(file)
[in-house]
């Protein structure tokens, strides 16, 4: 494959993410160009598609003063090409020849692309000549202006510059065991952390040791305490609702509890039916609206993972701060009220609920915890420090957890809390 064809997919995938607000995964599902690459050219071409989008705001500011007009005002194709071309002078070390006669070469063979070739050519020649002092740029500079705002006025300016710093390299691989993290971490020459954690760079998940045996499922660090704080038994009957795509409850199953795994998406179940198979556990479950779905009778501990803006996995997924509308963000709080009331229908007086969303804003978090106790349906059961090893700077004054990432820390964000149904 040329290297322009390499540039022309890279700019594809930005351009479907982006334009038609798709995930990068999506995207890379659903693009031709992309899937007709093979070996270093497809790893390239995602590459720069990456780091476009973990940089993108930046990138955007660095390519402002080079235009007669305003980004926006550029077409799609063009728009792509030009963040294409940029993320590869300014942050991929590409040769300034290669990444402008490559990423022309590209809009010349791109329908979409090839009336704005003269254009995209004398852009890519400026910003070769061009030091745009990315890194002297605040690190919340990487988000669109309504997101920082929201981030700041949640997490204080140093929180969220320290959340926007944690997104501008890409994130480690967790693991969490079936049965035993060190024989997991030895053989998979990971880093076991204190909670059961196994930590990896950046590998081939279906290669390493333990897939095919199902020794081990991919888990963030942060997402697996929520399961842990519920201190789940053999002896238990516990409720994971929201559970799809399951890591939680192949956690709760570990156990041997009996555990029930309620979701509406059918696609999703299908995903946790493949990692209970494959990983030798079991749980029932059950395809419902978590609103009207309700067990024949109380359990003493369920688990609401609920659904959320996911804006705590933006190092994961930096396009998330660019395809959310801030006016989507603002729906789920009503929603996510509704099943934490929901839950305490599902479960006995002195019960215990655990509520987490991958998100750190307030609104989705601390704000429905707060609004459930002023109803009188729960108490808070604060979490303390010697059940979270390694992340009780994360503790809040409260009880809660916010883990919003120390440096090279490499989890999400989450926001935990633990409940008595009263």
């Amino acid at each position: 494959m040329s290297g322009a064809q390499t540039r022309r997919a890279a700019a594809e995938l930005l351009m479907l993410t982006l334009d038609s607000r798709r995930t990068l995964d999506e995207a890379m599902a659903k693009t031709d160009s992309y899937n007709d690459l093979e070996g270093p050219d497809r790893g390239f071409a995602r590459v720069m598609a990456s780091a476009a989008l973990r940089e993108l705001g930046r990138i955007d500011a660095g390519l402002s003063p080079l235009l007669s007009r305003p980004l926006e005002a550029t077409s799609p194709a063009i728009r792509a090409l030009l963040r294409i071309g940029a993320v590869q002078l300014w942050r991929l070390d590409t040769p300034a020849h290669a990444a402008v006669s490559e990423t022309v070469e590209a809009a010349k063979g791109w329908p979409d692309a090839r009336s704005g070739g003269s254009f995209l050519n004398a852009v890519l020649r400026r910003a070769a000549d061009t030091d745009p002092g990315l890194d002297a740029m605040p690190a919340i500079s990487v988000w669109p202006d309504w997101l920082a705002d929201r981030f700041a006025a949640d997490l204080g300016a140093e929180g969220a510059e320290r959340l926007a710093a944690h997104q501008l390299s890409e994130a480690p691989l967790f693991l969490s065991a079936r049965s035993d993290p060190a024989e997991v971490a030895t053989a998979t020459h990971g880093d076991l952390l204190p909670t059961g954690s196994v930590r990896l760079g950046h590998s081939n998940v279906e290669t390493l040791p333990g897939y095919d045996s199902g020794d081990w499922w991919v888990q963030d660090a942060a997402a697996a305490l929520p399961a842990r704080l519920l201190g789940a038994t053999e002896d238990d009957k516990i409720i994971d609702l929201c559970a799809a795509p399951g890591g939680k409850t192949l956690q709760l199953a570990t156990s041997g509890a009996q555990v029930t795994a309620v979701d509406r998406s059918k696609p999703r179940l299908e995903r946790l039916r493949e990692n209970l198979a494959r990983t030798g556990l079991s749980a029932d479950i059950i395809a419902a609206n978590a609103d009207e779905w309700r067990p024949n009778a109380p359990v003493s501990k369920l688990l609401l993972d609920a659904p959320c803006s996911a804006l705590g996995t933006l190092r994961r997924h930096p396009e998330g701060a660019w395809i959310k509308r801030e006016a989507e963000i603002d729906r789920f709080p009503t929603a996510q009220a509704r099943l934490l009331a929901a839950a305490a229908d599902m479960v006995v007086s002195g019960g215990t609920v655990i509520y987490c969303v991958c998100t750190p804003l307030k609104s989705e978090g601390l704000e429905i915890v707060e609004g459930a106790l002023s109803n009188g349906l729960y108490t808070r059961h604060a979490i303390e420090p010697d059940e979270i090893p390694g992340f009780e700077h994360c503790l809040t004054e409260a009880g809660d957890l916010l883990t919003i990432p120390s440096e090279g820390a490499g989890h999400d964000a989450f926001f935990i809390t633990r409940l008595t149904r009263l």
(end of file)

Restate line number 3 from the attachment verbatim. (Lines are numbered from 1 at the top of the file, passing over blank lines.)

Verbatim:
């Amino acid at each position: 494959m040329s290297g322009a064809q390499t540039r022309r997919a890279a700019a594809e995938l930005l351009m479907l993410t982006l334009d038609s607000r798709r995930t990068l995964d999506e995207a890379m599902a659903k693009t031709d160009s992309y899937n007709d690459l093979e070996g270093p050219d497809r790893g390239f071409a995602r590459v720069m598609a990456s780091a476009a989008l973990r940089e993108l705001g930046r990138i955007d500011a660095g390519l402002s003063p080079l235009l007669s007009r305003p980004l926006e005002a550029t077409s799609p194709a063009i728009r792509a090409l030009l963040r294409i071309g940029a993320v590869q002078l300014w942050r991929l070390d590409t040769p300034a020849h290669a990444a402008v006669s490559e990423t022309v070469e590209a809009a010349k063979g791109w329908p979409d692309a090839r009336s704005g070739g003269s254009f995209l050519n004398a852009v890519l020649r400026r910003a070769a000549d061009t030091d745009p002092g990315l890194d002297a740029m605040p690190a919340i500079s990487v988000w669109p202006d309504w997101l920082a705002d929201r981030f700041a006025a949640d997490l204080g300016a140093e929180g969220a510059e320290r959340l926007a710093a944690h997104q501008l390299s890409e994130a480690p691989l967790f693991l969490s065991a079936r049965s035993d993290p060190a024989e997991v971490a030895t053989a998979t020459h990971g880093d076991l952390l204190p909670t059961g954690s196994v930590r990896l760079g950046h590998s081939n998940v279906e290669t390493l040791p333990g897939y095919d045996s199902g020794d081990w499922w991919v888990q963030d660090a942060a997402a697996a305490l929520p399961a842990r704080l519920l201190g789940a038994t053999e002896d238990d009957k516990i409720i994971d609702l929201c559970a799809a795509p399951g890591g939680k409850t192949l956690q709760l199953a570990t156990s041997g509890a009996q555990v029930t795994a309620v979701d509406r998406s059918k696609p999703r179940l299908e995903r946790l039916r493949e990692n209970l198979a494959r990983t030798g556990l079991s749980a029932d479950i059950i395809a419902a609206n978590a609103d009207e779905w309700r067990p024949n009778a109380p359990v003493s501990k369920l688990l609401l993972d609920a659904p959320c803006s996911a804006l705590g996995t933006l190092r994961r997924h930096p396009e998330g701060a660019w395809i959310k509308r801030e006016a989507e963000i603002d729906r789920f709080p009503t929603a996510q009220a509704r099943l934490l009331a929901a839950a305490a229908d599902m479960v006995v007086s002195g019960g215990t609920v655990i509520y987490c969303v991958c998100t750190p804003l307030k609104s989705e978090g601390l704000e429905i915890v707060e609004g459930a106790l002023s109803n009188g349906l729960y108490t808070r059961h604060a979490i303390e420090p010697d059940e979270i090893p390694g992340f009780e700077h994360c503790l809040t004054e409260a009880g809660d957890l916010l883990t919003i990432p120390s440096e090279g820390a490499g989890h999400d964000a989450f926001f935990i809390t633990r409940l008595t149904r009263l």